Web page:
“More than 500,000 people die in India every year from organ failure without any hopes of receiving a organ transplant: end-stage liver disease kills 200,000 people; severe heart failure takes away 50,000 people and 150,000 people await a kidney transplant but only 5,000 get one. Close to 1,000,000 people suffer from corneal blindness and await transplant,” said Dr Ravi Wankhede, representing the MOHAN (Multi Organ Harvesting Aid Network) Foundation, a non-government, not for profit organisation established in 1997 in Chennai and now spread across the country.
Dr Wankhede— a crusader of the cause of organ donation in India, and a pathologist who has donated his kidney to his friend— came to Sevagram on 25th March 2015 to volunteer his expertise on organ donation and deceased organ transplantation. The lecture was jointly organized by the the department of Anatomy and the Academy of Medical Sciences. The MGIMS faculty and Wardha-based public activists representing two non-government organizations attended his talk.
“Although India is home to 1.2 billion people, less than one organ donation is reported for every million people. Europe and the US touch 36 for every million. If India is able to achieve a number of 2 organ donors per million people, the waiting lists for organ transplant would simply vanish”, he said.
Dr Wankhede used PowerPoint to answer everything that the audience wanted to know about organ and tissue donation. He addressed such voiced and unvoiced queries from the audience as: “Who can donate? Which organs and tissues can be donated? Is there an age limit for the donations? How does organ donation help patients with failed kidneys and liver?”
Citing real life examples, he explained how brain dead individuals can donate as many 32 organs—two kidneys, heart, heart valves, liver, pancreas, lungs, bones, tendons, skin and a pair of eyes. He also shared the success story of skin banking in Nagpur. “Do not burn or bury your organs; donate them,” he appealed. “The donors continue to live among recipients who get a new lease of life by their altruism.”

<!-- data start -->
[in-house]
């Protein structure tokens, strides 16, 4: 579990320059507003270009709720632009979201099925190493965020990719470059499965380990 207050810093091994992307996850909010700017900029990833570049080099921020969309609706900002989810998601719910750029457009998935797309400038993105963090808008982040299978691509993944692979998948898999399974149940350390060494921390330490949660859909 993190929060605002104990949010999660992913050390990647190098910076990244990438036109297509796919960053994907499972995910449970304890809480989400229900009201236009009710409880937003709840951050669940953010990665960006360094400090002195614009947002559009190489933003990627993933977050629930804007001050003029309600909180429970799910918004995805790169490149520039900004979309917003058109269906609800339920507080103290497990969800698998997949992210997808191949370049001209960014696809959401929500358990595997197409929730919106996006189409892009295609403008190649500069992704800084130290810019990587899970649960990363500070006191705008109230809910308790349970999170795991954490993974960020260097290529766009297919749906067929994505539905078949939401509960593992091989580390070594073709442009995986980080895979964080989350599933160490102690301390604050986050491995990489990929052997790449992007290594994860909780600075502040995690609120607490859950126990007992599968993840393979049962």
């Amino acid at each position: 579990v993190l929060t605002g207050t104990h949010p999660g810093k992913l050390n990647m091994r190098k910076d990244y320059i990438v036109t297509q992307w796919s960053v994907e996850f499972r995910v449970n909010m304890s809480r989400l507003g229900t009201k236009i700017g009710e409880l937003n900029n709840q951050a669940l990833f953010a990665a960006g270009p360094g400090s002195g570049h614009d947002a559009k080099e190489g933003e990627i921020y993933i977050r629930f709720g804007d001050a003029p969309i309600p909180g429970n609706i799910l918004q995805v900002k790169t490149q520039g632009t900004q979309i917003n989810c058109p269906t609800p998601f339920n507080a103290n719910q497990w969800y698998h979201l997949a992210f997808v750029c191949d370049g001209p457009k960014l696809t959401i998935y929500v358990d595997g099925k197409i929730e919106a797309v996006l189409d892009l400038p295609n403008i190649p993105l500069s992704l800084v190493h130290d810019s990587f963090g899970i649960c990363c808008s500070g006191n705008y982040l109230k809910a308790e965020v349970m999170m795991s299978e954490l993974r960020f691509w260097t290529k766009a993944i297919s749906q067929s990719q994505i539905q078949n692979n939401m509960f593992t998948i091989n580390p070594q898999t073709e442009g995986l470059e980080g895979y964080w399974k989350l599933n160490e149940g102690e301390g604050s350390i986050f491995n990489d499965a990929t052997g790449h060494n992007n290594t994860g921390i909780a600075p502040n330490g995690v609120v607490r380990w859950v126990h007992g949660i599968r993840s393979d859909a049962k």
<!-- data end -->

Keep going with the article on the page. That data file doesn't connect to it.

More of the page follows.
“Although the first kidney transplant in India was performed in 1971 at Chennai, the number of patients requiring transplant far outnumbers the available organs, leading to a competition that tests the principles of transparency and distributive justice. Organ donation depends on consent from family members—often shaped by cultural, religious and societal factors. These factors, and lack of public awareness often prevents families from giving consent,” said Dr Wankhede.
"Also, there is a lot of misinformation that people have, many misconceptions and myths surrounding organ donation,"Dr Wankhede said. He explained the Transplantation of Human Organs Act and also described the concept of brain death. The Act, he said, requires 4 doctors to diagnose brain death on 2 occasions at an interval of at least 6 hours. The audience was informed that recognizing brain death has several benefits. Instead of ventilating brain dead ‘heart-beating’ cadavers our limited intensive care facilities could be diverted to saving patients who are still alive, relatives could be spared extended periods of unnecessary anguish and false hope while waiting beside what is essentially a corpse and, finally, organs such as the liver and heart which required heart-beating donors could be harvested for transplantation.
He spoke at length on ground realities in India: only well-equipped intensive care units in large corporate hospitals in big cities can handle potential organ donors. Such ICUs are few, he agreed. To add to the growing woes of patients awaiting organ transplant, none of the teaching hospitals in Maharashtra offers this service. Also, the public hospitals lack trained grief counsellor-cum-transplant coordinators who explain to the families what brain death stands for, how it is irreversible, how the law recognises it, and why they should donate the organs.
“We need to learn from Tamil Nadu, where individuals, intensivists, non-government organizations, bureaucrats, administrators and public activists joined hands to promote and sustain organ donations. The organ transplant network in Tamil Nadu is ten times more effective than other states in India, and Maharashtra can do well to emulate Tamil Nadu,”said Dr Wankhede.
Organ donations have recently become more frequent at Nagpur, said Dr Wankhede. He narrated the story of Zoya Rana, a young girl who bled to death after being hit by a car in Nagpur a day before. She was admitted to a private facility in Nagpur where doctors tried all they could to save her, but couldn’t. A team of four independent doctors declared her brain dead. Explaining brain death to the family was a challenging task that required counseling skills, compassion and empathy. Dr Wankhede and his team helped the family understand the greater good of organ donation. Overcome with grief and deep sorrow, her parents mustered enough courage and donated her cornea and kidneys.
Dr Wankhede suggested that MGIMS should immediately apply for establishment of Non Transplant Organ Retrieval Centre (NTOC). Once MGIMS gets a consenting nod from the Government, plastic surgeons from Nagpur can join hands with MGIMS to retrieve and harvest skin from the brain dead patients—an act that can save lives of burn victims.
Death can be life giving— the audience learnt. MGIMS doctors have already plans afoot to create awareness of organ donation and to upgrade the hospital for organ donations and harvesting.